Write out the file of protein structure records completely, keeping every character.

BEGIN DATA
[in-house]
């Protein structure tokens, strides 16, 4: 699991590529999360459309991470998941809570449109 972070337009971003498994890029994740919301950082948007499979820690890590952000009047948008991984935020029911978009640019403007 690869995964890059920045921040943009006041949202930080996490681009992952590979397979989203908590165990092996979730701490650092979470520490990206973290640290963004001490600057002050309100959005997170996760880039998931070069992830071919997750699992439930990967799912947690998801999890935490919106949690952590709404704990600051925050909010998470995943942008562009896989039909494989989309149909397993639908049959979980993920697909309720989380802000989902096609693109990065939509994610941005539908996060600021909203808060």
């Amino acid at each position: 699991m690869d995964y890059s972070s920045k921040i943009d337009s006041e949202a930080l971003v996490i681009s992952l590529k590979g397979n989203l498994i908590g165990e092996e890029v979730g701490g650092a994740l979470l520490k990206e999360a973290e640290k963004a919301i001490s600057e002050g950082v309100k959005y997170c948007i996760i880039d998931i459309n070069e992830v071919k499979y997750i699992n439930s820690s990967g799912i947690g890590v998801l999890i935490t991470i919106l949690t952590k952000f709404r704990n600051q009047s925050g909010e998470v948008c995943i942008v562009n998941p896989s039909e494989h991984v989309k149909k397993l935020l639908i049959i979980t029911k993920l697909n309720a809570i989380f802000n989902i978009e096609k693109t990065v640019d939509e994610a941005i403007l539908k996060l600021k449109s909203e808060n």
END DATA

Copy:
[in-house]
């Protein structure tokens, strides 16, 4: 699991590529999360459309991470998941809570449109 972070337009971003498994890029994740919301950082948007499979820690890590952000009047948008991984935020029911978009640019403007 690869995964890059920045921040943009006041949202930080996490681009992952590979397979989203908590165990092996979730701490650092979470520490990206973290640290963004001490600057002050309100959005997170996760880039998931070069992830071919997750699992439930990967799912947690998801999890935490919106949690952590709404704990600051925050909010998470995943942008562009896989039909494989989309149909397993639908049959979980993920697909309720989380802000989902096609693109990065939509994610941005539908996060600021909203808060």
């Amino acid at each position: 699991m690869d995964y890059s972070s920045k921040i943009d337009s006041e949202a930080l971003v996490i681009s992952l590529k590979g397979n989203l498994i908590g165990e092996e890029v979730g701490g650092a994740l979470l520490k990206e999360a973290e640290k963004a919301i001490s600057e002050g950082v309100k959005y997170c948007i996760i880039d998931i459309n070069e992830v071919k499979y997750i699992n439930s820690s990967g799912i947690g890590v998801l999890i935490t991470i919106l949690t952590k952000f709404r704990n600051q009047s925050g909010e998470v948008c995943i942008v562009n998941p896989s039909e494989h991984v989309k149909k397993l935020l639908i049959i979980t029911k993920l697909n309720a809570i989380f802000n989902i978009e096609k693109t990065v640019d939509e994610a941005i403007l539908k996060l600021k449109s909203e808060n």